Local Rule 54-16 provides that when a party is entitled to move for attorney’s fees, the motion must include a reasonable itemization and description of the work performed, an itemization of all costs sought to be charged as part of the fee award and not otherwise taxable, and a brief summary of twelve factors:

(1) the results obtained and the amount involved;
(2) the time and labor required;
(3) the novelty and difficulty of the questions involved;
(4) the skill requisite to perform the legal service properly;
(5) the preclusion of other employment by the attorney due to acceptance of the case;
(6) the customary fee;
(7) whether the fee is fixed or contingent;
(8) the time limitations imposed by the client or the circumstances;
(9) the experience, reputation, and ability of the attorney(s);
(10) the undesirability of the case, if any;
(11) the nature and length of the professional relationship with the client; and
(12) awards in similar cases.

D. Nev. R. 54-16(b). Failure to provide the information required by Local Rule 54-16(b) constitutes consent to the denial of the motion. D. Nev. R. 54-16(d).

III. Analysis

The R&Rs state that the instant Motions should be denied purely because Global did not file replies. (3:11-19, ECF No. 272; 3:18-27, ECF No. 273). In support of this conclusion, the R&Rs cite to Garcia v. Dawahare, No. 2:06-cv-0695-KJD-LRL, 2006 WL 2583745 (D. Nev. Sept. 6, 2006). In Garcia, the court denied a motion to remand after the plaintiff failed to file a reply. Garcia, 2006 WL 2583745 at *2. The Garcia court observed that the lack of a reply brief left the defendant’s evidence pertaining to the amount in controversy “essentially uncontested, ” and found that remand would therefore be inappropriate. See Id. The reliance on Garcia in the R&Rs is misplaced, as the Garcia court did not state that the lack of a reply brief could, itself, serve as a sufficient basis to deny a motion, but instead merely indicated that the fact the plaintiff had declined to file a reply lent greater credibility to the defendant’s arguments in that particular case. See id (“[The plaintiff’s] offers clearly show that the plaintiff is seeking more than $75, 000. . . . By failing to fil[e] a reply brief, [defendant’s] arguments and evidence are essentially uncontested.”). Therefore, the Court finds that Garcia does not stand for the proposition that a party’s failure to file a reply brief constitutes an independent basis to deny its motion.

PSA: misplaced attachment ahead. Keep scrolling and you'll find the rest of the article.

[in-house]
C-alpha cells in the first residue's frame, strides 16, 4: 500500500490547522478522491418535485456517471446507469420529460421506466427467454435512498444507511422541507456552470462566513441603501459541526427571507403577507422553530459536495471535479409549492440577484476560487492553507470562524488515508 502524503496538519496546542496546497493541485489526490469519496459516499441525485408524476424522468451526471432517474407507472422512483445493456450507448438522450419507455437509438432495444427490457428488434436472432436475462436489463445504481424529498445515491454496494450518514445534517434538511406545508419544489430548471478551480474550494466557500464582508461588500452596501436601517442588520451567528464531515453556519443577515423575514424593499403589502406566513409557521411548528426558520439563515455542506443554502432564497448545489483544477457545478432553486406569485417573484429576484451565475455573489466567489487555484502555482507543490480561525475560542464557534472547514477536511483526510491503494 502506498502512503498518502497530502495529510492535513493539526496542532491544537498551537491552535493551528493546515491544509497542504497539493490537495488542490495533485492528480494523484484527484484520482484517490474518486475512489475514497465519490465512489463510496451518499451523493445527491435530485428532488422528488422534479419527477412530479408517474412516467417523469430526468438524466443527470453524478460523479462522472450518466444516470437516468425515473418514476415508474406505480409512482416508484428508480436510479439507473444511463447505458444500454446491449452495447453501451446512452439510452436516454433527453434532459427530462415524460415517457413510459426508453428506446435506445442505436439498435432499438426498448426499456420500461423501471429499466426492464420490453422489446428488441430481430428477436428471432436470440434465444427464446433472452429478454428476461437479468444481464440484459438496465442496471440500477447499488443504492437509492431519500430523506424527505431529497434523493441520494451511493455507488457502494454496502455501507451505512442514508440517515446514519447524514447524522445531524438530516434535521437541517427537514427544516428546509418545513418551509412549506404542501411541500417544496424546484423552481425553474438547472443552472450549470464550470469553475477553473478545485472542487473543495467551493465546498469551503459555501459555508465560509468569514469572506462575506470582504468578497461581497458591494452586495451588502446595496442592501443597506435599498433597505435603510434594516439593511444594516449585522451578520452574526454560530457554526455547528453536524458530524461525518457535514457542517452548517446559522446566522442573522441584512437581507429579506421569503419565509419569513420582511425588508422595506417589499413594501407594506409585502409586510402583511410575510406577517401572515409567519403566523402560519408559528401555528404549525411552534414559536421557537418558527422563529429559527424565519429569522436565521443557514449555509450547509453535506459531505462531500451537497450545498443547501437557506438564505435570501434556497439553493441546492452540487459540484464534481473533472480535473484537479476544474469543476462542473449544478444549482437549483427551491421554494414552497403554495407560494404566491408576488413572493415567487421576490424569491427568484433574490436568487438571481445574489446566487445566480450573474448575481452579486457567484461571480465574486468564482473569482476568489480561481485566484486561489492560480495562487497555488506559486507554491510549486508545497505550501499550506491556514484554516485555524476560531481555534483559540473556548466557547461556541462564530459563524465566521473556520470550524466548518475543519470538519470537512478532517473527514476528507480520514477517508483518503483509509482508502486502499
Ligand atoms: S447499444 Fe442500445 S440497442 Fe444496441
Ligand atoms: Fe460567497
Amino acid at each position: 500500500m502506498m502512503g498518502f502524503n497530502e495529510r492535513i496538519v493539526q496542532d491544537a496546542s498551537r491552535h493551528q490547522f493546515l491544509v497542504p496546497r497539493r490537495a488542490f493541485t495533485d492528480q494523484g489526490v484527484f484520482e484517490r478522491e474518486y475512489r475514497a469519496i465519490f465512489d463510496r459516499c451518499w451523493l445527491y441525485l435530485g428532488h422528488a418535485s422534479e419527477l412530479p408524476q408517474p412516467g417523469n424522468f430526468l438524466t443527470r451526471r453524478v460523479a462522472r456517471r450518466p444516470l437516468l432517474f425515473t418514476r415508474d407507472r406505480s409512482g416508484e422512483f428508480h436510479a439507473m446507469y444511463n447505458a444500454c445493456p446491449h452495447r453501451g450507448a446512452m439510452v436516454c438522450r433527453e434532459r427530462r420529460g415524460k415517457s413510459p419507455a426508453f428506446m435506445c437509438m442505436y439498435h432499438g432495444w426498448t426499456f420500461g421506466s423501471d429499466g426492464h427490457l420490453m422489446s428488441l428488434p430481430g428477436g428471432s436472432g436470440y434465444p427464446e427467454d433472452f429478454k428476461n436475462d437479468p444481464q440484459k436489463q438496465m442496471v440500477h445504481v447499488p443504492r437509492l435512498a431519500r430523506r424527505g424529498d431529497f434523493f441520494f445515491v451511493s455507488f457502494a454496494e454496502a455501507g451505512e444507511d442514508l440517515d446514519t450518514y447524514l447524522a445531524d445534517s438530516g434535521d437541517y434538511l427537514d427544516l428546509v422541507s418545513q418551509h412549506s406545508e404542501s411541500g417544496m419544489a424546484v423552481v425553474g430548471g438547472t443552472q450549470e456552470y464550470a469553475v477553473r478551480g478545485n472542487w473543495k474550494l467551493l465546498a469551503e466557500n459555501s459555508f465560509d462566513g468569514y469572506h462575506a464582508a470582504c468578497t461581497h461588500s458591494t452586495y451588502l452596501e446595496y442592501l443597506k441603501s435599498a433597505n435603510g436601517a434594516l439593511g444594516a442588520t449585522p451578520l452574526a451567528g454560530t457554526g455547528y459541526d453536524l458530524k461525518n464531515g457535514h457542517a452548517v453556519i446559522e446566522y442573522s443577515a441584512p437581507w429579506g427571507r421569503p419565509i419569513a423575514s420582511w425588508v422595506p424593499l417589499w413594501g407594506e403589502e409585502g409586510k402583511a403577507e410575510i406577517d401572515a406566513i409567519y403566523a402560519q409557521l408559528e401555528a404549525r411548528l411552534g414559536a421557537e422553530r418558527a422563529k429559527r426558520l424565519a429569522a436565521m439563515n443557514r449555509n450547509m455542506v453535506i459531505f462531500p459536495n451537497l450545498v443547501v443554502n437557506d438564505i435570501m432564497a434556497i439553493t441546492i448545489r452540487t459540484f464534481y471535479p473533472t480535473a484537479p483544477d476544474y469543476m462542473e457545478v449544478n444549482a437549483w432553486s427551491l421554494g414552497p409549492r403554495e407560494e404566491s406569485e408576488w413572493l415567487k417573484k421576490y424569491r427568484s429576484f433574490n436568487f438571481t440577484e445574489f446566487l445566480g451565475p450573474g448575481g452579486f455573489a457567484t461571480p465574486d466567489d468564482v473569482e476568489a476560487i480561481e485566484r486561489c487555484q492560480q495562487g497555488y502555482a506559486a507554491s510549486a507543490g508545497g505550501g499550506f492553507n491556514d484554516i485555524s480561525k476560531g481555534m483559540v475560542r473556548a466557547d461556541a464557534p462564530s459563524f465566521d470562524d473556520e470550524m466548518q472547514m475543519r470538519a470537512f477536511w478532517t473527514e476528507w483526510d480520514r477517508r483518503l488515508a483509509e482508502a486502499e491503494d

Indeed, reading the Local Rules in accordance with the doctrine of expressio unius est exclusio alterius leads to the conclusion that the absence of a reply brief is not a sufficient basis to deny a motion. Local Rule 7-2(d) provides that a party’s failure “to file points and authorities in support of the motion shall constitute a consent to the denial of the motion, ” and similarly that a party’s failure to file a response in opposition “shall constitute a consent to the granting of the motion.” D. Nev. R. 7-2(d). This rule, however, contains no provision regarding a party’s failure to file a reply brief. This conspicuous omission raises an inference that the failure to file a reply brief is not subject to the same harsh penalty as failing to properly support a motion or file an adequate response. See, e.g., Silvers v. Sony Pictures Entm’t, Inc., 402 F.3d 881, 885 (9th Cir. 2005) (Noting the presumption that “when a statute designates certain persons, things, or manners of operation, all omissions should be understood as exclusions.”).